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Set up and electrotyped. Published December, 1924
Press of J. J. Little & Ives Company, New York
The twelve short plays in this book are intended to serve as a broad and enjoyable introduction to Shakespeare. The series of playlets represents abridgments from eleven of Shakespeare's principal plays. The texts have been simplified by the omission of difficult Elizabethan expressions and references which have been obscured by time. Occasional obsolete words have also been replaced by other words from the same contexts. Familiar lines, however, such as are memory gems, have not been touched.
The omissions have greatly shortened the dialog and quickened the action. The plays can be handled readily as units in a high school recitation or study period. Each can be read in dialog form, with good preparation, in thirty-five to forty minutes, and should be read for the first time by a good silent reader that is, one whose eye skims the page for ideas and who does not pronounce the words either with his lips or mentally — in forty-five minutes. Dramatic readings take longer, as do elaborate presentations with incidental music and pauses between acts and scenes.
An appendix has been added summarizing the different styles of presentation for entertainment and furnishing helps for the dramatic presentation of the plays, as well as special notes for staging each of them.
Undoubtedly the most enjoyable handling of the playlets in class is that which allows for a free choice of rôles, and reading in dialog on different days with different casts. Each of the playlets represents the most interesting dramatically of the several plots which Shakespeare intertwined in the great play from which it was taken, and the principal characters include many of the brightest and greatest figures in Shakespeare. These characters, once impersonated and loved in the playlets, should move certainly with greater interest and sympathy through the wider scenes of the complete plays. Their speeches and stories, like the early-learned motifs of an opera, should take on richer meanings when the great works themselves are studied.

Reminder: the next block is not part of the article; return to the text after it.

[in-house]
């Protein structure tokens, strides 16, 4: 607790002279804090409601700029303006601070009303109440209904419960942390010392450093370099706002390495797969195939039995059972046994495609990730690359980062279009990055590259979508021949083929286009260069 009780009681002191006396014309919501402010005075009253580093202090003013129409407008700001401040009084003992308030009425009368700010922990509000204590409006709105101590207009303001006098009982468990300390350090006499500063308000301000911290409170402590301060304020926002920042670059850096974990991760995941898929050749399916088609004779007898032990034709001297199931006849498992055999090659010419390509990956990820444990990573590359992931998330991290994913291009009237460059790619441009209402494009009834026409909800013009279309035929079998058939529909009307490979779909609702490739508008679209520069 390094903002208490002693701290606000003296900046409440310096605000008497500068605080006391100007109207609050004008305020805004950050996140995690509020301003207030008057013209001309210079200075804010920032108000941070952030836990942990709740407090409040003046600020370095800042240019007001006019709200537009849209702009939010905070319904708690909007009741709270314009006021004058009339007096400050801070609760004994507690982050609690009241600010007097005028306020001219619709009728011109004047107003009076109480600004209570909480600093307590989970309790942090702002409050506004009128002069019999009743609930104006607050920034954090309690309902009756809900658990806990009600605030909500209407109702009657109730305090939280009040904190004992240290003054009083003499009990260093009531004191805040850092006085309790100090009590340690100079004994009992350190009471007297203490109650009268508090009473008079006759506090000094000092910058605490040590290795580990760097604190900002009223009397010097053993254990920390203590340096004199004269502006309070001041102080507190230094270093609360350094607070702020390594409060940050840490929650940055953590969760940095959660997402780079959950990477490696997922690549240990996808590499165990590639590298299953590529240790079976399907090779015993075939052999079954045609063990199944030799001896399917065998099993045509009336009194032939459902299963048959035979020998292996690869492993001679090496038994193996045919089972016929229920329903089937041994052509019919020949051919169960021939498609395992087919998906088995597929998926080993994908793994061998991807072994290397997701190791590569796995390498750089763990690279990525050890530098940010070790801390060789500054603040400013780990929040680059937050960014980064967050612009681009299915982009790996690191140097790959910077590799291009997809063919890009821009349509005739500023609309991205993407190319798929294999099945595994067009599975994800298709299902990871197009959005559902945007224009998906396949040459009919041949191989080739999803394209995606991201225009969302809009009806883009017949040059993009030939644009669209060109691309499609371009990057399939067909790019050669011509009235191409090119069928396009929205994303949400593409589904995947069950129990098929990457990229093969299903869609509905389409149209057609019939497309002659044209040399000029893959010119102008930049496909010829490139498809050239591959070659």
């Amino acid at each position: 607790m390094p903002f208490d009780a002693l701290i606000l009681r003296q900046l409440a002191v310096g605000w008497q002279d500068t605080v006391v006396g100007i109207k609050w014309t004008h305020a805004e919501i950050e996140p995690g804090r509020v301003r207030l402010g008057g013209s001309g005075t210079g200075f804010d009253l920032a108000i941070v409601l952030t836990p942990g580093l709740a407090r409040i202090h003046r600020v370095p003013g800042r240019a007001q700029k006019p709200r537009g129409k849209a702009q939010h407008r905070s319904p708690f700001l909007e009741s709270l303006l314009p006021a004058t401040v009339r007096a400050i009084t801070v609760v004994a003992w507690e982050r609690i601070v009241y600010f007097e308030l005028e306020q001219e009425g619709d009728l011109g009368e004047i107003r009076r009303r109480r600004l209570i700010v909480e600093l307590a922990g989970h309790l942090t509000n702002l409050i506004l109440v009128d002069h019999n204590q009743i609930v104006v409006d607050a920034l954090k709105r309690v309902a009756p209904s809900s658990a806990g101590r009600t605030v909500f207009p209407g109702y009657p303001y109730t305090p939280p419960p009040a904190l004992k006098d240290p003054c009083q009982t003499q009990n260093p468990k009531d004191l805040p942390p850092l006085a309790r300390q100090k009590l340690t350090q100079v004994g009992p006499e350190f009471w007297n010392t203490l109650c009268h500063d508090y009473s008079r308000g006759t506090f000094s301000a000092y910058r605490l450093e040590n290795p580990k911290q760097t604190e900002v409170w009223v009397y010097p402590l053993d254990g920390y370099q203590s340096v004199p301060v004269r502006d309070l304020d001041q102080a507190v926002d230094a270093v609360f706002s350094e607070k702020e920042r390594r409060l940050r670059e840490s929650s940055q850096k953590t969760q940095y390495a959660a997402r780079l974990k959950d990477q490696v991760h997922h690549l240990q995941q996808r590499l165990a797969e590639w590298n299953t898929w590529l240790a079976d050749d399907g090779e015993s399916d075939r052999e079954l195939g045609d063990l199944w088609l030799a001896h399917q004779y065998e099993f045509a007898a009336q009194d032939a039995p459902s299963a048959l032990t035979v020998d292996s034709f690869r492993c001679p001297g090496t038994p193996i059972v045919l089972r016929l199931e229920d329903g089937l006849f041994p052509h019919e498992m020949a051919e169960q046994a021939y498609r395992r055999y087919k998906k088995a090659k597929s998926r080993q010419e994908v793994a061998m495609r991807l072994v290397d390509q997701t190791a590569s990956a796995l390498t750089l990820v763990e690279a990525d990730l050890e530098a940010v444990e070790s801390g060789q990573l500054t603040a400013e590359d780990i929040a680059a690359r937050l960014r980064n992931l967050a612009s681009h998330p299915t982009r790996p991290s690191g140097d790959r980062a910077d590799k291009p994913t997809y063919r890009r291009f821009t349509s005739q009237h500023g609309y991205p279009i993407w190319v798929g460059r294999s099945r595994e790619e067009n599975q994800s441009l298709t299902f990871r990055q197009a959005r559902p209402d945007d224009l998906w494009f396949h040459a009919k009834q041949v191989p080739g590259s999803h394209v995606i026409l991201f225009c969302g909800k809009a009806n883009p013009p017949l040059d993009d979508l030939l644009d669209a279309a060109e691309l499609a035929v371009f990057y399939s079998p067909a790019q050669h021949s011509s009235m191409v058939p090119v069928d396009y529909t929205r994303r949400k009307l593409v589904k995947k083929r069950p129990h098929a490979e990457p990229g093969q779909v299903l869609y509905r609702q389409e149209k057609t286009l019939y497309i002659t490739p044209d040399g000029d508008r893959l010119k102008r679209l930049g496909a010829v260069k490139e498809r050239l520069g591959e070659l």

As an aid to oral reading, the proper names have been pronounced. The marking of the names has been extremely difficult. From the time of Shakespeare himself, actors have pronounced foreign names with reckless inconsistency. Anglicized and foreign pronunciations mingle in the same play, and sometimes in the same word. In selecting but one pronunciation for such names it is necessary to be more or less arbitrary. Consistency is well-nigh impossible, due to the different sources of the names; for example, Greek, Latin, Italian, French,-some names in the original orthography and some Anglicized either in spelling or pronunciation or in both.
The illustrations in the book are principally those of amateur performances, showing what can be done by school children and non-professionals. Where it has been possible to secure a picture of a famous actor to illustrate a favorite rôle, the portrait has been used to show the height of artistry the presentation may reach.
Acknowledgment is made to the Salt Lake Costuming Company which kindly lent the costumes for the amateur pictures.
Acknowledgments of assistance on the text and other parts of the book are due the works on Shakespeare and the stage memoranda now generally accessible in libraries. I have received personal help from Professor B. Roland Lewis and his staff of the English Department of the University of Utah (who have reviewed the notes and verbal transpositions as well as all of the plays) and from other members of the faculty, who deserve most grateful thanks. UNIVERSITY OF Utah,
FRED G. BARKER. July, 1924